News

    Technologists Look to Improve Uses of Social Media During Crises

    Nico Colombant

    Technologists, government workers and activists are trying to find ways to improve the use of so-called crowd-sourced information during times of environmental and political crisis. Many lag far behind what businesses are already doing.

    A research fellow with the U.S. Geological Survey, Sophia Liu, has been giving talks at government agencies and policy think tanks, trying to give them a wake-up call on the importance of using information coming through social media.

    Monday, her talk was at the Washington-based Woodrow Wilson International Center for Scholars. She said the corporate world has already understood the importance of crowd-sourced information to shape their actions.

    "They are profiting off of this," noted Liu. "They are engaging in a lot of strategic marketing efforts of using crowd-sourced data for their profit, so in the emergency management area we really need to get up to speed, we have so much work to do."

    She said that generally, the military has been an exception within the government, reacting quickly to and deciphering the importance of information coming through social media.

    Misinformation


    One common criticism is that it is difficult to gauge the accuracy of the information on websites like the micro-blogging platform Twitter.

    Following the devastating 2010 earthquake in Haiti, relief organizations said their responders struggled with many exaggerated or false reports coming through social media, which diverted their aid operations.

    Liu brushed off this type of criticism, saying information can also often be wrong when it comes from so-called authoritative sources, such as government agencies or media.

    "We are making a lot of assumptions that even authoritative data is correct information, and it is typically not up-to-date or real-time, so there are trade-offs to any kind of information," she said.

    Data deluge

    The U.S. Geological Survey has recently been using Twitter to both alert people about possible earthquakes as well as immediately monitor users who believe they are detecting an earthquake.  

    Liu stressed the importance of fine-tuning so-called curation methods, in order to "survive the data deluge" and be able to effectively use the growing quantity of citizen information as it makes itself available.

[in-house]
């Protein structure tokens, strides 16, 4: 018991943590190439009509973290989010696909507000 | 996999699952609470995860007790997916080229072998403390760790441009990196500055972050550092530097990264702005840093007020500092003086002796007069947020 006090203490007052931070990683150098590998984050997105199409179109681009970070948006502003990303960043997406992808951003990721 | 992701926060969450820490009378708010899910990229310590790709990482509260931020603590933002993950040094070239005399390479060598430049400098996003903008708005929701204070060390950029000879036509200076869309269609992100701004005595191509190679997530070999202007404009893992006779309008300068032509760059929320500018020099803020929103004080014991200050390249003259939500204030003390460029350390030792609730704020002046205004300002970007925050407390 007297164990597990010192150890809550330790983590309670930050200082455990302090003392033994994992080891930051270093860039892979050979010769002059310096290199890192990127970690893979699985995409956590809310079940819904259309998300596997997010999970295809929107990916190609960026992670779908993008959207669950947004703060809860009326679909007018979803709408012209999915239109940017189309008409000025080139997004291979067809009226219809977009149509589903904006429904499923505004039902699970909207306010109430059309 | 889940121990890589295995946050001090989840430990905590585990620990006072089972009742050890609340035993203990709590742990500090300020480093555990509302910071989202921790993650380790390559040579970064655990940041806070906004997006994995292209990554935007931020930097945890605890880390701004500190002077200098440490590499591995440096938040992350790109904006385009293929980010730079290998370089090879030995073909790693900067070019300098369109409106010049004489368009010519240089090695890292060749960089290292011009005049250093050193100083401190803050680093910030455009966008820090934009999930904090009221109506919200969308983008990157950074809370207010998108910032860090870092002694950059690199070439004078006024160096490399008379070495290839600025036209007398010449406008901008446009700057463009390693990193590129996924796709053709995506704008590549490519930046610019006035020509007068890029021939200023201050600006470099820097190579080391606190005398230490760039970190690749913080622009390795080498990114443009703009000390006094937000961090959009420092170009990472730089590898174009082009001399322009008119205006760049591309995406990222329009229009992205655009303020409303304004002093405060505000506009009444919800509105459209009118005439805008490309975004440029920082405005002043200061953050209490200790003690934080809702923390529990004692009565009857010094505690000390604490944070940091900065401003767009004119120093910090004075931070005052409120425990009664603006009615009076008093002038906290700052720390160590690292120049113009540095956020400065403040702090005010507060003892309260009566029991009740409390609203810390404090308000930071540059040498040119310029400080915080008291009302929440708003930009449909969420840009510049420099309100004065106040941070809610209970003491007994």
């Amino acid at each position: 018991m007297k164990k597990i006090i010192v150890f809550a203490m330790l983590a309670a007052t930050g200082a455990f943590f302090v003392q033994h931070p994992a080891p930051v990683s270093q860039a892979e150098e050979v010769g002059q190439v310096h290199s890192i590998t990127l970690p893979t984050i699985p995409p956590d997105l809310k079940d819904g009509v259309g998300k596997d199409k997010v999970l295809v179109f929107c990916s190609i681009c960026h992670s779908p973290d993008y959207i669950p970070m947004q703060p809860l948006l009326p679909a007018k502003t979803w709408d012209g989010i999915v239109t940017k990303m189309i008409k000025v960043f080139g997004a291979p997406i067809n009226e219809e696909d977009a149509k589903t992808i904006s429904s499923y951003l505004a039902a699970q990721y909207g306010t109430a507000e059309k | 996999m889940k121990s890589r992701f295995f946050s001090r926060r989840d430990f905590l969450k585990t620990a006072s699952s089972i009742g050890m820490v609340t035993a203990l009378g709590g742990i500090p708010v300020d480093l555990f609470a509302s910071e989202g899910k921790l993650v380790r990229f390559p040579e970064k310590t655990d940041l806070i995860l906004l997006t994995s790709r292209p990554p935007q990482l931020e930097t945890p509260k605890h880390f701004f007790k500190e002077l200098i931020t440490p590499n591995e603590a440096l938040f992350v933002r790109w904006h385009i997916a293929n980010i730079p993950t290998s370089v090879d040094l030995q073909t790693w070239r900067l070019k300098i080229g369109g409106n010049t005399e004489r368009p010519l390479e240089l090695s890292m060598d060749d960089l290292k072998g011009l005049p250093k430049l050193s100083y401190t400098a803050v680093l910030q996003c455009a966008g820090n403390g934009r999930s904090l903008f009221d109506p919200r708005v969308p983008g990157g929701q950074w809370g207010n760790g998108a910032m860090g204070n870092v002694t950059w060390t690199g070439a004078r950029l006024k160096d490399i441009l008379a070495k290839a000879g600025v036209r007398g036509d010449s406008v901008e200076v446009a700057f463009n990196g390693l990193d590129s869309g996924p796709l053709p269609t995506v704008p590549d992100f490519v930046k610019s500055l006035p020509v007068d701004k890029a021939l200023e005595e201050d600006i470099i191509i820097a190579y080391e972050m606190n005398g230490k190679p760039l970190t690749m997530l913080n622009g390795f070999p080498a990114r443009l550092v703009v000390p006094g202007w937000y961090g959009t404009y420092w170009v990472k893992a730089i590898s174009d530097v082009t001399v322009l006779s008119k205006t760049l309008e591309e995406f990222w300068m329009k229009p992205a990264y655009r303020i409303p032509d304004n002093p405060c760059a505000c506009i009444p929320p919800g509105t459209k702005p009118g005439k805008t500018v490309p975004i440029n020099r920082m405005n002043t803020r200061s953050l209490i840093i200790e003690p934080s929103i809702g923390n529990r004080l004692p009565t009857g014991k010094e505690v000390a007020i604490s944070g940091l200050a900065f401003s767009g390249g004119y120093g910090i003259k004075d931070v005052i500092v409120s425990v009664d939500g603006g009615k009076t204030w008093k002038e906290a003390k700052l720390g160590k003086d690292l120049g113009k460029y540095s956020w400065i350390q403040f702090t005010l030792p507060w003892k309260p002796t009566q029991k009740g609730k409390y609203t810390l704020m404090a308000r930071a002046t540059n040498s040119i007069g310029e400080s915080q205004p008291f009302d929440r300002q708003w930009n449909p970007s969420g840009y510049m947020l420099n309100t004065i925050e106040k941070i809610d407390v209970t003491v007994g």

Juliana Rotich, the co-founder of Ushahidi, a non-profit technology company that specializes in crisis crowd-sourced information, has also been promoting the importance of using this type of data more efficiently.

    "It is 2012. A lot of information is real-time," said Rotich. "A lot of citizens are breaking news. It presents an opportunity for us to actually say this is what is going on, and this is how we can prevent it."

    Ushahidi came about in the wake of the violence in Kenya in 2007 and 2008 that followed a divisive election. Rotich says she came up with the idea when she noticed there was a gap between what media were reporting and what people in Kenya were experiencing.

    Security

    At another recent event in Washington, Rotich touched on the importance of protecting the identity of those giving information during a political or security crisis.

    She referred to SSL, which stands for Secure Sockets Layer. This encrypts data to obtain confidential user information.

    "The first thing we can do is use SSL encryption on the website, which Ushahidi has done. However, that is just only a base on which the activists can build upon," she said. "They posted a practical guide on how to communicate safely using tools like Tor, which is an anonymizing software that enables you to report and for your Internet Protocol address not to be associated with the report that you put in."

    But she warned advances in technology and crowd-sourced data only help in dealing with a crisis. She said the most important facets remain having a community, both local and international, to identify and respond to a crisis, and then having the commitment to help those affected.

    This forum has been closed.
    Comments
         
    There are no comments in this forum. Be first and add one

    Featured Videos

    Your JavaScript is turned off or you have an old version of Adobe's Flash Player. Get the latest Flash player.
    Chinese-Americans Heart Trump, Bucking National Trendi
    X
    May 27, 2016 5:57 AM